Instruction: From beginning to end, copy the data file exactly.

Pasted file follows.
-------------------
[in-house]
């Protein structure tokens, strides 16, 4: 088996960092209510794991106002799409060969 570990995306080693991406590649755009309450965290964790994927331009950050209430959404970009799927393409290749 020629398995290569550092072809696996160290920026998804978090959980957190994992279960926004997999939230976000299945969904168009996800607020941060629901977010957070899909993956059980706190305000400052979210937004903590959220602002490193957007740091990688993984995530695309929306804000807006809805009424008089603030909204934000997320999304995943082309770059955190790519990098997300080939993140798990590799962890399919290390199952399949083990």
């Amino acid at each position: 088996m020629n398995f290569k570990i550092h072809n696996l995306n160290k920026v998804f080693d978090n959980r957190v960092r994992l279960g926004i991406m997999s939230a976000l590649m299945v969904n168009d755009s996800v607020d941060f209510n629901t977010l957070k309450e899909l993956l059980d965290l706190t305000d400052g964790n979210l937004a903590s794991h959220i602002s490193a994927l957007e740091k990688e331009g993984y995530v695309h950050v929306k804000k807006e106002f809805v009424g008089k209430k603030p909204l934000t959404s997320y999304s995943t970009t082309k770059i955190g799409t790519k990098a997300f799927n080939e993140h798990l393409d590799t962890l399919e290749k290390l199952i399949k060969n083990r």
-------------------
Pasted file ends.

[in-house]
């Protein structure tokens, strides 16, 4: 088996960092209510794991106002799409060969 570990995306080693991406590649755009309450965290964790994927331009950050209430959404970009799927393409290749 020629398995290569550092072809696996160290920026998804978090959980957190994992279960926004997999939230976000299945969904168009996800607020941060629901977010957070899909993956059980706190305000400052979210937004903590959220602002490193957007740091990688993984995530695309929306804000807006809805009424008089603030909204934000997320999304995943082309770059955190790519990098997300080939993140798990590799962890399919290390199952399949083990």
């Amino acid at each position: 088996m020629n398995f290569k570990i550092h072809n696996l995306n160290k920026v998804f080693d978090n959980r957190v960092r994992l279960g926004i991406m997999s939230a976000l590649m299945v969904n168009d755009s996800v607020d941060f209510n629901t977010l957070k309450e899909l993956l059980d965290l706190t305000d400052g964790n979210l937004a903590s794991h959220i602002s490193a994927l957007e740091k990688e331009g993984y995530v695309h950050v929306k804000k807006e106002f809805v009424g008089k209430k603030p909204l934000t959404s997320y999304s995943t970009t082309k770059i955190g799409t790519k990098a997300f799927n080939e993140h798990l393409d590799t962890l399919e290749k290390l199952i399949k060969n083990r």